What else is there left to say? The conversations were stimulating, the company pleasant and the catering (which used seasonal and local products where possible) was fabulous. All in all a very productive conference – of course, now we need to put ideas into action!

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May 12 2014

LSE Green Week 2014

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Vyvyan EvansVyvyan Evans, LSE Sustainability Assistant, looks back over the thrills and spills of our Green Week 2014 (28th April – 2nd May).  From bikes to bees to bins, it had a little bit of something for everybody.

18 mended bikes, 52 honey-dipped bread sticks, and many a bag of waste later, we have come to the end of the 2014 Green week.  Here’s a quick review of what we got up to…

We started the week with an electricity generating bike. Staff and students were able to see exactly how much oomph (technical jargon, describes the measurement of pedal power) it takes to charge their gadgets, thanks to an ingenious contraption borrowed from Global Action Plan, a sustainability NGO.

Pedal-powering a light bulb.

Pedal-powering a light bulb.

Electric car

Test-driving our solar-powered car.

There was also a Sinclair C5 electric car charged by a solar panel, which a few brave souls took for a spin around campus courtesy of Jellytree. It was a brilliant afternoon which allowed people to really engage with the topics of carbon and energy.

Tuesday saw a Food Cycle information stand. Food Cycle is a UK charity which works to reduce food poverty and social isolation by serving delectable nutritious food to vulnerable people around the country using reclaimed surplus food. As well as telling people about the project, the stand informed people on the subtle difference between ‘display until’ / ‘best before’ labels on food.  It also encouraged people to flex their culinary skills in a green sustainable way by trying a suggested dish. (Click here for more recipes.)  All the recipes are designed to help you use up what you have in the cupboards, (a ‘chickpea chuck in’ recipe as my mum calls it, where whatever you have goes in a pot with a few herbs and spices, and voilà.)ddle power) it takes to charge their gadgets. There was also a Sinclair C5 electric car charged by a solar panel, which a few brave souls took for a spin around campus. It was a brilliant afternoon which allowed people to really engage with the topics of carbon and energy.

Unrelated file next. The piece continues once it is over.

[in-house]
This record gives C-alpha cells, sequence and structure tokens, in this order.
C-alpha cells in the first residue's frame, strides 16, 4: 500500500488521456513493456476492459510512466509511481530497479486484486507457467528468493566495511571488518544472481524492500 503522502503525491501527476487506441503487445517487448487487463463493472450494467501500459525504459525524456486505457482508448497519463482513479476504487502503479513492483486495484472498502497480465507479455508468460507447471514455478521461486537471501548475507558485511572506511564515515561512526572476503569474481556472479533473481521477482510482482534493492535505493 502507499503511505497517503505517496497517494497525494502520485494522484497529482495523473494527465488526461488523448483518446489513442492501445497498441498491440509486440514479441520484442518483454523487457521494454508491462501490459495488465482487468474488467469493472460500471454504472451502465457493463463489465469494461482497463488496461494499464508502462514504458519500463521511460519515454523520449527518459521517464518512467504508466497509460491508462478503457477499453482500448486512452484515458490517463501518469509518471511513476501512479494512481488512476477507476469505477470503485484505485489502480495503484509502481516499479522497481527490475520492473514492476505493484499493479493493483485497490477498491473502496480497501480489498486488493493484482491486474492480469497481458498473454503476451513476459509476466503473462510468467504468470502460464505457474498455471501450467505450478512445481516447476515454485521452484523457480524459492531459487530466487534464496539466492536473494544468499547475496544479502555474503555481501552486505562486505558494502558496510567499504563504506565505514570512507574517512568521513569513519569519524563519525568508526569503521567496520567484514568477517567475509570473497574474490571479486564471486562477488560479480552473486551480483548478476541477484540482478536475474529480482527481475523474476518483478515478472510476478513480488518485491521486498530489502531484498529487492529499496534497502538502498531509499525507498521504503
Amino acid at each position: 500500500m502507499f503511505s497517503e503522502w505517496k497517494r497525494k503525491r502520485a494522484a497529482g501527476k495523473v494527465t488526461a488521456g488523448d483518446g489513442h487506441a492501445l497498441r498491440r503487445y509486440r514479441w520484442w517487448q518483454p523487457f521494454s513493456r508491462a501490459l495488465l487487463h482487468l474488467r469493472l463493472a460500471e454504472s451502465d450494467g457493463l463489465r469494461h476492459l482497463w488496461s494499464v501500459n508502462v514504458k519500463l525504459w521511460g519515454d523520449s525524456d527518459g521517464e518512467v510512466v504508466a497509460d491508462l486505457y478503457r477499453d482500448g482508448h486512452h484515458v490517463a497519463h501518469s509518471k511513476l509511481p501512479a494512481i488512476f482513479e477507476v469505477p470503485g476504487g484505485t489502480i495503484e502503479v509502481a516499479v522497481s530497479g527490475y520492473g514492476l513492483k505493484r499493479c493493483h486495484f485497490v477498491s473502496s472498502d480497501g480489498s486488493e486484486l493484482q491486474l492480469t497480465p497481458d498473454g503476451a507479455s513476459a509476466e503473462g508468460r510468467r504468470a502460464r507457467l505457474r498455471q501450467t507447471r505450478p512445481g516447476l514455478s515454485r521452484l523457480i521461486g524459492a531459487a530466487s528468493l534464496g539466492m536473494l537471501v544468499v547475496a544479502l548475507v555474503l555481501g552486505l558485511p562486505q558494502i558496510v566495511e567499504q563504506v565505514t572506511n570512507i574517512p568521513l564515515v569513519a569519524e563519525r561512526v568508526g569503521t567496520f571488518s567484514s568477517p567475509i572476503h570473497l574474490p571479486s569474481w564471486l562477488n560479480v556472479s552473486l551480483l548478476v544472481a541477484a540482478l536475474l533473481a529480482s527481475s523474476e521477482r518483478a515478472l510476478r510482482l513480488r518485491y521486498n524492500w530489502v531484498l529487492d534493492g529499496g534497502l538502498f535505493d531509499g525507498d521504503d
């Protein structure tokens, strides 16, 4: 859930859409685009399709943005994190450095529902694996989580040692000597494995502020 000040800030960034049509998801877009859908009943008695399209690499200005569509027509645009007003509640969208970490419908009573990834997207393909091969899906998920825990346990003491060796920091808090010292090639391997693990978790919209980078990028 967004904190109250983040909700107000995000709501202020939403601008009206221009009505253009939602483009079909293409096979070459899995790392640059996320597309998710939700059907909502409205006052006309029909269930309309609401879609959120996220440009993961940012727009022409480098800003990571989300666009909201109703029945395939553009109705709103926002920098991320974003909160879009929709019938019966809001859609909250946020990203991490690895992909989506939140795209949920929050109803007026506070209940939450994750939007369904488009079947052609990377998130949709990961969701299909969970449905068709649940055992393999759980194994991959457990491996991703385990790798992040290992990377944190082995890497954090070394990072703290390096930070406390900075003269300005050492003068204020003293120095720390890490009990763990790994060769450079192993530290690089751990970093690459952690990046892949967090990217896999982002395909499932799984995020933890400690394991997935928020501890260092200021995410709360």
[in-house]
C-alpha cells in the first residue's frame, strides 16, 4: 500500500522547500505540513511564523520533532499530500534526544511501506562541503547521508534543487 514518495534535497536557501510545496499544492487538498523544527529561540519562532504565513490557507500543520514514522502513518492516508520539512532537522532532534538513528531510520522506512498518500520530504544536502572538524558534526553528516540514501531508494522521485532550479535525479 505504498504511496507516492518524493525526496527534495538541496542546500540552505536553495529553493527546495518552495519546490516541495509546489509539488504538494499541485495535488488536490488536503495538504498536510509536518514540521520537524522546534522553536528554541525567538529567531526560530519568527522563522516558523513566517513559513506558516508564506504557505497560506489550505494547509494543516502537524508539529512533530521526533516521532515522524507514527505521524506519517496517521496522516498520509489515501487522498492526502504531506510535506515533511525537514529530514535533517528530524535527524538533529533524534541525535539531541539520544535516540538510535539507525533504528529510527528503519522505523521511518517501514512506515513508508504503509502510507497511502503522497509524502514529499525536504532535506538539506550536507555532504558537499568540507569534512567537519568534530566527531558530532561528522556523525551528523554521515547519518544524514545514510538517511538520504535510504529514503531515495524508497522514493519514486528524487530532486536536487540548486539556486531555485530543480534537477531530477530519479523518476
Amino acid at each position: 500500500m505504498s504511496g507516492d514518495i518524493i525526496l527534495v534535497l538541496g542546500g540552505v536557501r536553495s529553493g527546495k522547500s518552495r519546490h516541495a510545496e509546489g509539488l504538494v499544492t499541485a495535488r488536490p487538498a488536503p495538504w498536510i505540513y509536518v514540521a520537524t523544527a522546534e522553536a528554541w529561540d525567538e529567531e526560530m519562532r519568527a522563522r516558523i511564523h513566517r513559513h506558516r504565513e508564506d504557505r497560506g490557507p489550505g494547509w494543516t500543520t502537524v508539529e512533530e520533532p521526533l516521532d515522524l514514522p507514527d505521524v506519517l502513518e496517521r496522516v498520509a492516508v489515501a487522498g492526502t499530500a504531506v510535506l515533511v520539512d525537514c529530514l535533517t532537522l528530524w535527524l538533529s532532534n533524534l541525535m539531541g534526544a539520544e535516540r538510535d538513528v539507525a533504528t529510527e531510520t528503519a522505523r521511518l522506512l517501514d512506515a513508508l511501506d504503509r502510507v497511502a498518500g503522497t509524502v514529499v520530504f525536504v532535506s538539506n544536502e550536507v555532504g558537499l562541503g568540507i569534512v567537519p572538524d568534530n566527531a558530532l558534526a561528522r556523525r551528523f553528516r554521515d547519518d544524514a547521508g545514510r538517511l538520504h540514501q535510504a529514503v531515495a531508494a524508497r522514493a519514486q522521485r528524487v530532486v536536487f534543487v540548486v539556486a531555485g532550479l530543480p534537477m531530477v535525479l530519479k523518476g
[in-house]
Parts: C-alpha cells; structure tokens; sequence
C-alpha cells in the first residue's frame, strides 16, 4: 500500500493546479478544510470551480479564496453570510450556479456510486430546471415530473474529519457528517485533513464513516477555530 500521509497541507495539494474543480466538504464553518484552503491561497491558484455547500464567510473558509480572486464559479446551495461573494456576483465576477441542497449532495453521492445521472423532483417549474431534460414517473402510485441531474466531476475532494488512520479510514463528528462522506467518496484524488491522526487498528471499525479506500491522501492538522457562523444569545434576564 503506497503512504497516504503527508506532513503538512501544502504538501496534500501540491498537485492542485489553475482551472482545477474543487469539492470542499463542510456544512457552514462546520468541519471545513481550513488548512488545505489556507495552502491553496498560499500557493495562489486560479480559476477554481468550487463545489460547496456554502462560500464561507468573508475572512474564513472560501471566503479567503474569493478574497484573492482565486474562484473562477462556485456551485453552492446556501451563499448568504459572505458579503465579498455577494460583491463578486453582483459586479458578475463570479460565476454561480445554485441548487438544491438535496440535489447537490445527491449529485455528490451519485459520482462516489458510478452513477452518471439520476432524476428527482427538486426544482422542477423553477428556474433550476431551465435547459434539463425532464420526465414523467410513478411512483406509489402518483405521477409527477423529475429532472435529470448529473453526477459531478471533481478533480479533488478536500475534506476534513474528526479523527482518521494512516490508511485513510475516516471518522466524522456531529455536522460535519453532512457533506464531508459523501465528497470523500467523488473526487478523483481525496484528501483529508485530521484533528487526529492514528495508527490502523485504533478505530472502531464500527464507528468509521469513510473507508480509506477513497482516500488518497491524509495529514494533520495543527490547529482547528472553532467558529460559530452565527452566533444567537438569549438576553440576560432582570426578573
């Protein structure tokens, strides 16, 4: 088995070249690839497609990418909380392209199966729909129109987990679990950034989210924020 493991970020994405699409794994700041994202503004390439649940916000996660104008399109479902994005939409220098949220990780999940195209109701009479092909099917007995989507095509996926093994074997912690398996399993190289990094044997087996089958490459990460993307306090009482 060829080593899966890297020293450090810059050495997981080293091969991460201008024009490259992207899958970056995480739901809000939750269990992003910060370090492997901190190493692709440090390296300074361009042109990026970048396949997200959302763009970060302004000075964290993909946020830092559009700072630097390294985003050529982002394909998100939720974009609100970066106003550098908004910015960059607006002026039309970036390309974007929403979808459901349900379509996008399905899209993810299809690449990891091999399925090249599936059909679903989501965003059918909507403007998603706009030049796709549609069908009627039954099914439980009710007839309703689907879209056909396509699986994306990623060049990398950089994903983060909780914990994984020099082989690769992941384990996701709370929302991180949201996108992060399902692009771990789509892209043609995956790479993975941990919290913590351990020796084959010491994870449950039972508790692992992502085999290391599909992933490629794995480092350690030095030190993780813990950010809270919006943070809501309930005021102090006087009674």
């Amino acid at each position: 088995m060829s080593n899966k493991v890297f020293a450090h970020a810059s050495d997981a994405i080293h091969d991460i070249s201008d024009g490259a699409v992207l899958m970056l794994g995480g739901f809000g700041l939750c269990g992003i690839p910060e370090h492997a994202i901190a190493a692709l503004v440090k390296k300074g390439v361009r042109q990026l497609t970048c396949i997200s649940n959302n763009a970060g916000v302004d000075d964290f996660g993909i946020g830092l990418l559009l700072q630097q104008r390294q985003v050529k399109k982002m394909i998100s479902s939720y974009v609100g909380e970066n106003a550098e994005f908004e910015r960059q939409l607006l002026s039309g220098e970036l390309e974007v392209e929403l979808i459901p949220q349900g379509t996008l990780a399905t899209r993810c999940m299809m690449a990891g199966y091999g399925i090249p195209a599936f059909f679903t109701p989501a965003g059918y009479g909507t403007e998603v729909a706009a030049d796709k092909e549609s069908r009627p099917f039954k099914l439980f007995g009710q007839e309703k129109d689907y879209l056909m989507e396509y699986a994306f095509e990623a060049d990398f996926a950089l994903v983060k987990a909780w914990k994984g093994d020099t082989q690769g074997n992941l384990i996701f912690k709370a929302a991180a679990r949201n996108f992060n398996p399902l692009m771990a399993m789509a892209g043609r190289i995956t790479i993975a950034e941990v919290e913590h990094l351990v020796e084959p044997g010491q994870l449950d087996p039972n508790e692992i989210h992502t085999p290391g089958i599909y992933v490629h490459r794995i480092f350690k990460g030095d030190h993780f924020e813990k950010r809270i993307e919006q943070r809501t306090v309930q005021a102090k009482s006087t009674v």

On Wednesday we borrowed a bit of Houghton Street to show anyone and everyone walking past what 3 hours’ worth of LSE waste looks like. The purpose of this very visual display, as well as engaging people on the topics of consumption and recycling, was to highlight the many problems of contaminated waste we see on campus, with things put in incorrect bags. (Over the years we’ve seen it all – from misplaced plastic bottles, to fishing out an IKEA lamp shade still in the packet, and even an electric guitar amp put in the general waste bins). Wednesday’s waste day was graced by the presence of the LSE Beaver mascot, who, in cahoots with a couple of other ‘Bin Detectives’, loitered around the bins ready to pounce into action when someone put their items in the wrong section of the bin, and guided them to the correct choice.

1 day's waste at LSE 2014

Green Beaver shows us one morning’s waste at LSE.

By Thursday we turned our focus to travel. We had a brilliant Dr Bike maintenance session. Many tenacious ‘all weather cyclists’ had battled through the temperamental showers and made it to the bike clinic. Chains were ratcheted, saddles adjusted, and stubborn reoccurring punctures were finally repaired.


A queue builds up at Dr Bike's waiting room

A queue builds up at Dr Bike’s waiting room.

The mystery of the slipped chain...

The mystery of the slipped chain…









The week of eclectic events came to a buzzing finale with an ‘LSE bees’ stall.  Unfortunately due to the inclement weather, it was a little too cold from the bees to come out (I know how they feel!). But we had our practised beekeeper Luke Dixon who was armed with lots of information on the hives, and the life cycle of bees. There was a brilliant competition to spot the queen bee in a photo, and contestants (even those who needed a little help in spotting the Queen) were rewarded with a taster of some delectable LSE honey.

We are looking forward to hosting the next Green Week. If you would like to be involved, or have an idea, please let us know in the comments below!